The pilot badger cull must continue in Gloucestershire despite marksmen failing to kill enough badgers to reach their targets, the government has insisted.
DEFRA said marksmen removed 708 badgers in the six-week pilots in west Gloucestershire – only about 30% of the revised target of 2,350 badgers in the area (News, 11 October).
The aim was to cull 70% of badgers in the pilot areas of Somerset and west Gloucestershire using a combination of cage trapping and controlled shooting.
The six-week cull ended in Gloucestershire on Tuesday (15 October), but Gloscon, the company carrying out the culling in the county, has applied for a licence to extend the culls up to 1 December, the closed season for cage-trapping badgers.
Last week, Natural England granted marksmen a licence to extend the cull in Somerset for a further three weeks until 1 November after 850 badgers were killed in the time frame, about 60% of the estimated population.
Natural England confirmed that Gloscon has applied for an extension, which was likely to be processed by Friday (18 October).
A DEFRA spokesman said the shortfall did not mean that the cull was a failure.
“Early indications are that this method of culling, without wishing to pre-empt the findings of the panel of independent experts, is safe and humane,” he added.
“Where culling has taken place, it’s fair to say it has been effective. It’s just taking a little longer than anticipated.”
“We’ve already learned from both areas that culls will need more time in the future. The pilots will continue for four years, and the science tells us that they will reduce TB in both areas.”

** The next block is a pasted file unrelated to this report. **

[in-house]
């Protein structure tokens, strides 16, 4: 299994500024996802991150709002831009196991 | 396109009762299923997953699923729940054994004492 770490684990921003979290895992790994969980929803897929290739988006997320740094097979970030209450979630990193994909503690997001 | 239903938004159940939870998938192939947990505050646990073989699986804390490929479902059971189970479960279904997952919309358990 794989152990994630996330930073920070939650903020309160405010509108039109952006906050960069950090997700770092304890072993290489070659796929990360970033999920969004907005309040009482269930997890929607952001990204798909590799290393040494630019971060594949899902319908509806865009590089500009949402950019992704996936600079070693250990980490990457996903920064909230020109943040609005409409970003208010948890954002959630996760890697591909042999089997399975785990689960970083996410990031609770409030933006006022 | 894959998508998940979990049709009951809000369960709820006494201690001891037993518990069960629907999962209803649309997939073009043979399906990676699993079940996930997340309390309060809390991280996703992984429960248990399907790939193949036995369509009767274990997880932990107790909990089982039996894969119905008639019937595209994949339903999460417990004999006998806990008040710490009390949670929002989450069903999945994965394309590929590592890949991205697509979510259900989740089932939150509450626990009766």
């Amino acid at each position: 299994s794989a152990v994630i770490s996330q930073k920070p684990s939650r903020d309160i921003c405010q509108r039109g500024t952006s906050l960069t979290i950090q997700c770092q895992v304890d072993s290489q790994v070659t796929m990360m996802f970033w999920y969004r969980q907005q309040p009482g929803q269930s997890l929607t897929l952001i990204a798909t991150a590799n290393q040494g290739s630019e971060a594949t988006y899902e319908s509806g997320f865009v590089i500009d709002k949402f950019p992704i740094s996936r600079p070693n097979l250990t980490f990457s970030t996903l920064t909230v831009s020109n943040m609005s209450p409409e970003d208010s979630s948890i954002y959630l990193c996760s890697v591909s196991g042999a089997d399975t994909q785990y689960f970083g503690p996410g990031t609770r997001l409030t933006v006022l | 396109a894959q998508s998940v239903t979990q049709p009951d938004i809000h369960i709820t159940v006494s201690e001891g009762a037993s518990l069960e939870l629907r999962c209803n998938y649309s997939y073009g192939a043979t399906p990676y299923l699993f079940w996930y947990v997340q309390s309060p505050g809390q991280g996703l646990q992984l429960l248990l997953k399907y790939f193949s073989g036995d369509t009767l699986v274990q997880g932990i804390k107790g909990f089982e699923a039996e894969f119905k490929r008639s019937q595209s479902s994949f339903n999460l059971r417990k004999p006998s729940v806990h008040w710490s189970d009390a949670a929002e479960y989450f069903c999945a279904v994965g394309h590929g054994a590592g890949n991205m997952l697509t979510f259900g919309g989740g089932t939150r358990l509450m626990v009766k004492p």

DEFRA secretary Owen Paterson
The spokesman said in the future the period for culls might have to be extended beyond six weeks to give marksmen a better chance to meet targets. One option is for marksmen to begin culling earlier in the season from 1 June.
In Gloucestershire, differences in badger activity, weather and terrain, including standing maize crops, meant marksmen found meeting targets more challenging than in Somerset, the spokesman said.
“Protests have had a limited impact, but they certainly have not stopped the cull,” he added.
Anti-cull groups will likely focus on the 30% kill and renew their calls for the cull to be stopped – but DEFRA insisted the culling would proceed as planned.
DEFRA secretary Owen Paterson said: “We are determined to wipe out TB from this country over the next 25 years. Badger culling is an important part of the plan alongside cattle movement controls and investment in cattle and oral badger vaccination.
“Having the two separate pilot areas has helped us see how the culls work in different parts of the country and told us how we can help farmers overcome many of the challenges they face to deliver this policy. We’ve already learned from both areas that culls will need more time in the future. The pilots will continue for four years, and the science tells us that they will reduce TB in both areas.”
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